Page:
behaviors; (c) shifting focus of attention to the social situation: Patients
were encouraged to focus their attention externally to reduce problematic
self-monitoring and to obtain more accurate information about how they
are responded to by other people; (d) video feedback was used to modify
distorted self-imagery: Patients viewed a video of the safety behaviors and
attention experiment and videos of other occasions in which they engaged
in feared social tasks under an instructional set that was designed to make
the discrepancy between patients’ negative, distorted self-images and their
objective social performance particularly evident (see Harvey, Clark,
Ehlers, & Rapee, 2000, for a description and evaluation of this procedure);
(e) behavioral experiments: Extensive use was made of behavioral exper-
iments in which patients specified their feared outcomes for various social
situations and tested out whether they occurred during planned exposure to
the situations using in-session role-plays and in-session and homework-
based in vivo assignments. To maximize disconfirmation, patients were
encouraged to drop safety behaviors and focus their attention externally.
“Widening bandwidth” exercises in which patients intentionally acted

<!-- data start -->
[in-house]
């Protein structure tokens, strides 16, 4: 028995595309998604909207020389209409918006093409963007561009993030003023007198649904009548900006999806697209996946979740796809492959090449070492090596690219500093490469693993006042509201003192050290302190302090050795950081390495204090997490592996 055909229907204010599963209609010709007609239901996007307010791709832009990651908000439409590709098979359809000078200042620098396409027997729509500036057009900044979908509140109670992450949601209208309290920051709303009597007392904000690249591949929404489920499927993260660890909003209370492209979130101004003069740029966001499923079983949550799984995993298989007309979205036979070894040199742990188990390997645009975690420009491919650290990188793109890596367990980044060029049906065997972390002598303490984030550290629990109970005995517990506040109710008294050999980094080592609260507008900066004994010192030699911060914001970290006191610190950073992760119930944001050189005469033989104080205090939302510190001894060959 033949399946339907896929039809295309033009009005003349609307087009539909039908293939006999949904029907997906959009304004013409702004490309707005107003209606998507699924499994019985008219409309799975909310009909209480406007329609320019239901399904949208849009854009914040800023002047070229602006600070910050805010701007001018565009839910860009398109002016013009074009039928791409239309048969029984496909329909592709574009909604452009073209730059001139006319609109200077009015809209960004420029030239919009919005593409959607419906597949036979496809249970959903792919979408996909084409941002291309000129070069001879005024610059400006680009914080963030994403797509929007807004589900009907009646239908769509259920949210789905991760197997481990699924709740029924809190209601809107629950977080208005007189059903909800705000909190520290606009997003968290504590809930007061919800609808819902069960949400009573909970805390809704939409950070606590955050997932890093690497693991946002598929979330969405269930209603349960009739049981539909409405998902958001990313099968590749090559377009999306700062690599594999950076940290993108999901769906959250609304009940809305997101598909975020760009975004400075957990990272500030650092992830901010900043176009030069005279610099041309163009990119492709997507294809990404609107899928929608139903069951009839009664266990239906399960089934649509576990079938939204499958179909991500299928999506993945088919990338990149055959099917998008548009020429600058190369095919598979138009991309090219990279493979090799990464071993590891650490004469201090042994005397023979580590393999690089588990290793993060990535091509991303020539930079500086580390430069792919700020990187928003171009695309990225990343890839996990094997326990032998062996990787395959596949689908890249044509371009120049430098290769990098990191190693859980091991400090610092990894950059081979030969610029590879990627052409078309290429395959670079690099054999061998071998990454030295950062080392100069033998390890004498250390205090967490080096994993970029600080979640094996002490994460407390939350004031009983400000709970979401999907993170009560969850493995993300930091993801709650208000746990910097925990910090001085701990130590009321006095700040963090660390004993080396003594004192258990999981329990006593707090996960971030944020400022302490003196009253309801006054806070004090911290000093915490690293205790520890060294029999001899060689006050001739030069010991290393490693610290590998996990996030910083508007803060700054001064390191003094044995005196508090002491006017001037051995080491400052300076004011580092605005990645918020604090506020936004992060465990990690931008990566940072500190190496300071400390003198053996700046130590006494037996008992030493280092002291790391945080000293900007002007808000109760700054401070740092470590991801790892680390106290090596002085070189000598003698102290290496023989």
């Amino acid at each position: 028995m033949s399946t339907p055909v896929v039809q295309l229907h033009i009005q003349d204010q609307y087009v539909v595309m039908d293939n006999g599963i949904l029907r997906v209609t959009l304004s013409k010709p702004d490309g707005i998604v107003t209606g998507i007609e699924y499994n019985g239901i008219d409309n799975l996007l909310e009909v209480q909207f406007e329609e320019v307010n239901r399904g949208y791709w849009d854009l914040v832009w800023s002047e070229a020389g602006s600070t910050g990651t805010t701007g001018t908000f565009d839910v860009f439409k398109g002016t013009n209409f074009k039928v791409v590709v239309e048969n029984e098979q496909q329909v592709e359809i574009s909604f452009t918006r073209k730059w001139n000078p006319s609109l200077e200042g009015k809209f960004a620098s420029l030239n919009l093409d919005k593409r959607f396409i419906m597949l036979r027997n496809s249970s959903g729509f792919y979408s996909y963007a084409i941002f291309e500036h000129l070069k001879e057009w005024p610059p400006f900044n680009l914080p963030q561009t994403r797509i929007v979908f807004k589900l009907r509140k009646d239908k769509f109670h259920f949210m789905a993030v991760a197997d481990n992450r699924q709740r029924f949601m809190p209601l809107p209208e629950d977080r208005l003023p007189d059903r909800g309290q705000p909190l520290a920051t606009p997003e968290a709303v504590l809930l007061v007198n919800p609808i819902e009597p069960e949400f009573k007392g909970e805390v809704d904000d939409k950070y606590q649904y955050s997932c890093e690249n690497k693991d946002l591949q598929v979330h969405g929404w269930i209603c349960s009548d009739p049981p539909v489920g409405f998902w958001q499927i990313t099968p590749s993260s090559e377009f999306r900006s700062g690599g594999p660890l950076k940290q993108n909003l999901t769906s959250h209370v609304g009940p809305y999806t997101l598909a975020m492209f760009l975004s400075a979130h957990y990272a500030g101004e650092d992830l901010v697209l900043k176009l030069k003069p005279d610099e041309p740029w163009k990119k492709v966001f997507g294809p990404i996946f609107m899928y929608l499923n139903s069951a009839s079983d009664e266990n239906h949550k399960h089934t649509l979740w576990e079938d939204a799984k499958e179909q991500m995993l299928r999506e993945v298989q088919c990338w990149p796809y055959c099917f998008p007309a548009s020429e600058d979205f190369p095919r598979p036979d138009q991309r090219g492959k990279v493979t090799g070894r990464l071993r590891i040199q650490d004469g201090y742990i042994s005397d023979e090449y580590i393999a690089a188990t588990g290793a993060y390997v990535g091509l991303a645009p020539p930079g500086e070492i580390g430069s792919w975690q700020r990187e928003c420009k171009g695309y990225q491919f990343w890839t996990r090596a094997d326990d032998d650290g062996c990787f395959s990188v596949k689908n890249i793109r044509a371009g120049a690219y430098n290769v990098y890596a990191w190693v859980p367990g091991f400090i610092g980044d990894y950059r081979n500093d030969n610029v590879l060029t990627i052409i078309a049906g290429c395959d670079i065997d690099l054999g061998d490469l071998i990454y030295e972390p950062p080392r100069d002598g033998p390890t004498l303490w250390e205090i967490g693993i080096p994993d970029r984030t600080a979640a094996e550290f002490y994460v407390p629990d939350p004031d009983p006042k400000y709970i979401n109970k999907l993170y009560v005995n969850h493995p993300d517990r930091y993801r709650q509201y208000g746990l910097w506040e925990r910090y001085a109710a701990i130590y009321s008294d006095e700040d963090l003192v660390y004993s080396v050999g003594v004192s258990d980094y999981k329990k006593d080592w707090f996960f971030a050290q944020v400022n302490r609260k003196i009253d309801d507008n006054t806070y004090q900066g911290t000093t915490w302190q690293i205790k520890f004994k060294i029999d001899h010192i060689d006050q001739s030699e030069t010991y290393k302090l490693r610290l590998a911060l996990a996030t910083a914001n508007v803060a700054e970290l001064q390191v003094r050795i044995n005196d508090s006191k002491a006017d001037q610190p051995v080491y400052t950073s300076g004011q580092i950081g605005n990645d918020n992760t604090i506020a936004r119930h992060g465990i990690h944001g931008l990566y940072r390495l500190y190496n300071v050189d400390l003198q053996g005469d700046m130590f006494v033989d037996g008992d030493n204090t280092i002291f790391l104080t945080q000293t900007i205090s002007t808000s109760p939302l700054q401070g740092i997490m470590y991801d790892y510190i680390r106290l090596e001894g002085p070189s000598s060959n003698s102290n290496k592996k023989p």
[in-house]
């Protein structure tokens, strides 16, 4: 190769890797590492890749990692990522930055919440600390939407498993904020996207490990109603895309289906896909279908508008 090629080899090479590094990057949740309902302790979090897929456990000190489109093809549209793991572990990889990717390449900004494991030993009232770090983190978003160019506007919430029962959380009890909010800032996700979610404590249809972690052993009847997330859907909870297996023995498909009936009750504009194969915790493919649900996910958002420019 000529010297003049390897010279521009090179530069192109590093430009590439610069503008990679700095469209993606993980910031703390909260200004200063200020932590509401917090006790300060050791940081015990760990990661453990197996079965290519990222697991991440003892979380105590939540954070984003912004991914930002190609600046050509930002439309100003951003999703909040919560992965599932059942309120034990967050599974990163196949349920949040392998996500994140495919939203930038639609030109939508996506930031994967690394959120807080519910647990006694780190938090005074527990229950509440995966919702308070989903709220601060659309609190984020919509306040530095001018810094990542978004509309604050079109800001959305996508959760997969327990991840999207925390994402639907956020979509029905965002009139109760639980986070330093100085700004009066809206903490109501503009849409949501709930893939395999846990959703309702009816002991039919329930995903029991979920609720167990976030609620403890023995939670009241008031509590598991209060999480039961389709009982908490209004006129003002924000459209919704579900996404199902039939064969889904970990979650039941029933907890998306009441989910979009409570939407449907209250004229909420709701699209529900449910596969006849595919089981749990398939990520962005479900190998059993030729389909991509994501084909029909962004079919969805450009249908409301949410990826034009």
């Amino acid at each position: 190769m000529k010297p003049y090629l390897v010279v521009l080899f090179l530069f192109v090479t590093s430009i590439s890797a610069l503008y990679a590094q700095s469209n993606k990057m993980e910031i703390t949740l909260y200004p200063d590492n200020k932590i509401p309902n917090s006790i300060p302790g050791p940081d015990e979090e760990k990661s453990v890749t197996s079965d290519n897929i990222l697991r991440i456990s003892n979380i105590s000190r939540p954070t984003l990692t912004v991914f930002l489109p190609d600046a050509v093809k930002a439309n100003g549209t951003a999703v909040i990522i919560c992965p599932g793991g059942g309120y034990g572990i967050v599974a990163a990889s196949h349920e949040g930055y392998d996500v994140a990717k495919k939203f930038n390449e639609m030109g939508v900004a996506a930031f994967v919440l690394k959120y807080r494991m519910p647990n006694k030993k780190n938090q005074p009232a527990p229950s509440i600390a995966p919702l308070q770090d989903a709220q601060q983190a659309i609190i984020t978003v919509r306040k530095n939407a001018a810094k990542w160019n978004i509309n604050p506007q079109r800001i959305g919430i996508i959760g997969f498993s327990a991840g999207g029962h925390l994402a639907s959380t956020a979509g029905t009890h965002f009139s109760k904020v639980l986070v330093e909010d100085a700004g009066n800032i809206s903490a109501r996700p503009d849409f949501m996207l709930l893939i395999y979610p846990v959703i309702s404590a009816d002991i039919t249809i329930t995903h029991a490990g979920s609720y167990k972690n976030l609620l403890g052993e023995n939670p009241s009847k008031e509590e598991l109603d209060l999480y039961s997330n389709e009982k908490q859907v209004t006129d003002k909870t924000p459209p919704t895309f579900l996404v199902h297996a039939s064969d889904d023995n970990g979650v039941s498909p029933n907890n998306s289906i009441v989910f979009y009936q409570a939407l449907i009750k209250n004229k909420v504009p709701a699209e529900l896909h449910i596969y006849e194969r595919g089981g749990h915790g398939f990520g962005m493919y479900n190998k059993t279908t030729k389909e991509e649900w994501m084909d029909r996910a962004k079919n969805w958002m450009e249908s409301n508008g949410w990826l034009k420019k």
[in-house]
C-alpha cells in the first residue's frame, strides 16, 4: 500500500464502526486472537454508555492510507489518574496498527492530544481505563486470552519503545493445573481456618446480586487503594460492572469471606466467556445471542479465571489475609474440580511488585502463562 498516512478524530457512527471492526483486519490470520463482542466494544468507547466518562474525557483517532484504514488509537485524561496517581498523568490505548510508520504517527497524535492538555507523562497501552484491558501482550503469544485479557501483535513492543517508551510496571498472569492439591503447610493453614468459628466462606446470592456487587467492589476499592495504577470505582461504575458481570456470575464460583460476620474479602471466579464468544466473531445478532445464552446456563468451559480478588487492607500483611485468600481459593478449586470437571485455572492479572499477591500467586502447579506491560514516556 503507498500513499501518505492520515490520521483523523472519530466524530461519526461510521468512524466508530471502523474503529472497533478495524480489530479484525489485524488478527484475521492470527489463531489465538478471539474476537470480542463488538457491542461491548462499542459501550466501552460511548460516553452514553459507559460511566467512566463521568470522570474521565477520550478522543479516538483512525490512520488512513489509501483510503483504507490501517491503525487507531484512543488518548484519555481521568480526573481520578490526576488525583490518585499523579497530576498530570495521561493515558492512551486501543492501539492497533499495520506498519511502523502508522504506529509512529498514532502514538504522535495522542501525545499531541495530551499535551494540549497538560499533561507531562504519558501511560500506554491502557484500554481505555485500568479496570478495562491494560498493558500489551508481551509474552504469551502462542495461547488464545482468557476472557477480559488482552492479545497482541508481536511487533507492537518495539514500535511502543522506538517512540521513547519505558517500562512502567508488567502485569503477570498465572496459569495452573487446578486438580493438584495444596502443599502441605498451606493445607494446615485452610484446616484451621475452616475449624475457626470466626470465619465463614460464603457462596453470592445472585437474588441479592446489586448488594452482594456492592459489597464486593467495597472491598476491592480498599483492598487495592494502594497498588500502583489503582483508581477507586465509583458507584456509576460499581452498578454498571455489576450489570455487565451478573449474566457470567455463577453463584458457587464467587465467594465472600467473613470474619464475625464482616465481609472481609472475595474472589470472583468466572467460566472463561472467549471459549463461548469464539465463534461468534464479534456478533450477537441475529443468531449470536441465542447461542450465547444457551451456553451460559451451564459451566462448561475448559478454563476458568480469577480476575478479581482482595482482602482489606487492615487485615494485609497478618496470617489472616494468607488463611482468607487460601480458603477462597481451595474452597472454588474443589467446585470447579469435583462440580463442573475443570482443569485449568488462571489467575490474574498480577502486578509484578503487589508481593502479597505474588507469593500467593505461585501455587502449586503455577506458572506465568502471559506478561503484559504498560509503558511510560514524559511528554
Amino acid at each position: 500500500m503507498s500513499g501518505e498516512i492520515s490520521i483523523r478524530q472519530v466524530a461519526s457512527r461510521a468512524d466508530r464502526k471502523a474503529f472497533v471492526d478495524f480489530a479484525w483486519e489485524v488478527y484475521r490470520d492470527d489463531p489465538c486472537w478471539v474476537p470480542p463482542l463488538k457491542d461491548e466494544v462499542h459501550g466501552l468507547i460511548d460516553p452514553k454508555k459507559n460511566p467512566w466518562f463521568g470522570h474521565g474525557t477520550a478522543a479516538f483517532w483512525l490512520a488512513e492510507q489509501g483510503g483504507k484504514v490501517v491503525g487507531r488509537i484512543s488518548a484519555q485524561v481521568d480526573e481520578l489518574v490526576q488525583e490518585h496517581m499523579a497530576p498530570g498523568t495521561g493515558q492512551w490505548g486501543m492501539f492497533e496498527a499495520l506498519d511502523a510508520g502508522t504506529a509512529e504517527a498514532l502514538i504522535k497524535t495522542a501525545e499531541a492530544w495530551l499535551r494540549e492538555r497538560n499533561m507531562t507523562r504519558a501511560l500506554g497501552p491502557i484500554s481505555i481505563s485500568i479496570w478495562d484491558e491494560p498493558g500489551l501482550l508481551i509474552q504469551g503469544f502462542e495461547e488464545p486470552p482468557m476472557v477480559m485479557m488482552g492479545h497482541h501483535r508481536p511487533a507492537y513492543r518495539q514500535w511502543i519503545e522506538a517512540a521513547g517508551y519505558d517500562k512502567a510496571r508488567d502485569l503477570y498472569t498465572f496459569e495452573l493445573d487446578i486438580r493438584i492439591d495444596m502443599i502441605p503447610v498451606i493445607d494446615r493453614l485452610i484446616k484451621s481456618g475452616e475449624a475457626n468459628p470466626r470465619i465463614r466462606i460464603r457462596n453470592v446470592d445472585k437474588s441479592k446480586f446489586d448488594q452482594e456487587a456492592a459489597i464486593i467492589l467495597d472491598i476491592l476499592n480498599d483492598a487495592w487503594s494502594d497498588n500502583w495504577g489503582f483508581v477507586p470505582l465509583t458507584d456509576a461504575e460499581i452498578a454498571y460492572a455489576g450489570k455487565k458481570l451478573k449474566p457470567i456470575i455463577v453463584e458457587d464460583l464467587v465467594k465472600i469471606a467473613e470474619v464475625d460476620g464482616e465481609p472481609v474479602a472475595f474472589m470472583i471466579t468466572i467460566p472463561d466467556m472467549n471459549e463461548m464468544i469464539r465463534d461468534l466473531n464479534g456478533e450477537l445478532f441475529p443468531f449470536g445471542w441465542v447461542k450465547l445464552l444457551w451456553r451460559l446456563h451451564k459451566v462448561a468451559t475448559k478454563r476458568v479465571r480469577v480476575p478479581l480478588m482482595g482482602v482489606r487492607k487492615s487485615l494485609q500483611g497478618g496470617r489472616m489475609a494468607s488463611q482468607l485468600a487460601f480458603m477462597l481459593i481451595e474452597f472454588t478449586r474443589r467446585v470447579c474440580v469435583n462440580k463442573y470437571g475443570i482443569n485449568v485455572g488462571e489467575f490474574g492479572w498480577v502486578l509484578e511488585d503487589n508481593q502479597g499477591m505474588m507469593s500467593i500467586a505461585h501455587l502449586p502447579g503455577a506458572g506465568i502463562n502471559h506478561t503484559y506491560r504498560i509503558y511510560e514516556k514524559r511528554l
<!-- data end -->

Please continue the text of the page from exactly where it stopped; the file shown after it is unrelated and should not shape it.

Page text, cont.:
against their excessively rigid rules for social interaction while observing
the consequences were included; (f) problematic anticipatory and
postevent processing was identified: Discussion usually showed that the
disadvantages of anticipatory and postevent processing greatly exceeded its
advantages and, armed with this knowledge, patients were encouraged to
drop it; and (g) dysfunctional assumptions were also identified and mod-
ified by behavioral experiments and by cognitive restructuring techniques.
Sessions were approximately 75 min.
Medication and self-exposure (FLU SE and PLA SE). Patients
who were allocated to medication and self-exposure instructions were
started on identically packaged 20-mg capsules of either fluoxetine or
placebo. Dose was increased to 40 mg in Week 2 or 3. A maximum dose
of 60 mg was permitted. All but 1 patient in each group received the
maximum dose (usually by Week 5 or 6). The remaining 2 patients reached
40 mg (FLU SE) and 20 mg (PLA SE), respectively. At the start of the
trial, patients were informed that they might be asked to provide a blood
sample without advance warning during one of their treatment sessions.
Blood was taken from 16 patients (80%) in each group during a session
between Weeks 9 and 13. An independent laboratory, blind to allocation,
assayed for fluoxetine and norfluoxetine levels. After the blind was broken,